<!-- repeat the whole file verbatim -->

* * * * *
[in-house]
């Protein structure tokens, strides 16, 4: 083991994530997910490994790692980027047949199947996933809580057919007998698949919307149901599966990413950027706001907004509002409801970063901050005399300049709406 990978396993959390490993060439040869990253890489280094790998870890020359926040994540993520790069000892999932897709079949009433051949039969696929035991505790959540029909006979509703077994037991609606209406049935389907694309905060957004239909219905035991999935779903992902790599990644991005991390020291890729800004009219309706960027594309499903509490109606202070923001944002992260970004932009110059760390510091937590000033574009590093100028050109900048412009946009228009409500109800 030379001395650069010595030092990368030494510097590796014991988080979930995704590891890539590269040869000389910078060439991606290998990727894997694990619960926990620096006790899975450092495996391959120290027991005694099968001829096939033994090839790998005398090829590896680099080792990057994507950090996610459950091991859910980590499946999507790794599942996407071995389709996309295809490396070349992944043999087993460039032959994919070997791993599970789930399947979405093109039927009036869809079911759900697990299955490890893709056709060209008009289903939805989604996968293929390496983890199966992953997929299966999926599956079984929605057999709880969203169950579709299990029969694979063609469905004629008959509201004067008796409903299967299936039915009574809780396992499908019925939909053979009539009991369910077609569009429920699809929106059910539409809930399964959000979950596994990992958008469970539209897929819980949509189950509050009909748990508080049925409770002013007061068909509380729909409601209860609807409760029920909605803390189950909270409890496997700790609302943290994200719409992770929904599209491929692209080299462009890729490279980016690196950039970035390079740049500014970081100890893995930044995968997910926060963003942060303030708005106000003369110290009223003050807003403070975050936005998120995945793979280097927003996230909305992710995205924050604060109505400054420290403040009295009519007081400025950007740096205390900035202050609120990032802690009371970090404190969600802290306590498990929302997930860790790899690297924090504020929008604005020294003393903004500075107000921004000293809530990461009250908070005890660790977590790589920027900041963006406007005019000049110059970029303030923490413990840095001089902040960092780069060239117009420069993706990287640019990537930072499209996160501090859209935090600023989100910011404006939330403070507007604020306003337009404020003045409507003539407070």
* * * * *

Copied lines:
[in-house]
């Protein structure tokens, strides 16, 4: 083991994530997910490994790692980027047949199947996933809580057919007998698949919307149901599966990413950027706001907004509002409801970063901050005399300049709406 990978396993959390490993060439040869990253890489280094790998870890020359926040994540993520790069000892999932897709079949009433051949039969696929035991505790959540029909006979509703077994037991609606209406049935389907694309905060957004239909219905035991999935779903992902790599990644991005991390020291890729800004009219309706960027594309499903509490109606202070923001944002992260970004932009110059760390510091937590000033574009590093100028050109900048412009946009228009409500109800 030379001395650069010595030092990368030494510097590796014991988080979930995704590891890539590269040869000389910078060439991606290998990727894997694990619960926990620096006790899975450092495996391959120290027991005694099968001829096939033994090839790998005398090829590896680099080792990057994507950090996610459950091991859910980590499946999507790794599942996407071995389709996309295809490396070349992944043999087993460039032959994919070997791993599970789930399947979405093109039927009036869809079911759900697990299955490890893709056709060209008009289903939805989604996968293929390496983890199966992953997929299966999926599956079984929605057999709880969203169950579709299990029969694979063609469905004629008959509201004067008796409903299967299936039915009574809780396992499908019925939909053979009539009991369910077609569009429920699809929106059910539409809930399964959000979950596994990992958008469970539209897929819980949509189950509050009909748990508080049925409770002013007061068909509380729909409601209860609807409760029920909605803390189950909270409890496997700790609302943290994200719409992770929904599209491929692209080299462009890729490279980016690196950039970035390079740049500014970081100890893995930044995968997910926060963003942060303030708005106000003369110290009223003050807003403070975050936005998120995945793979280097927003996230909305992710995205924050604060109505400054420290403040009295009519007081400025950007740096205390900035202050609120990032802690009371970090404190969600802290306590498990929302997930860790790899690297924090504020929008604005020294003393903004500075107000921004000293809530990461009250908070005890660790977590790589920027900041963006406007005019000049110059970029303030923490413990840095001089902040960092780069060239117009420069993706990287640019990537930072499209996160501090859209935090600023989100910011404006939330403070507007604020306003337009404020003045409507003539407070």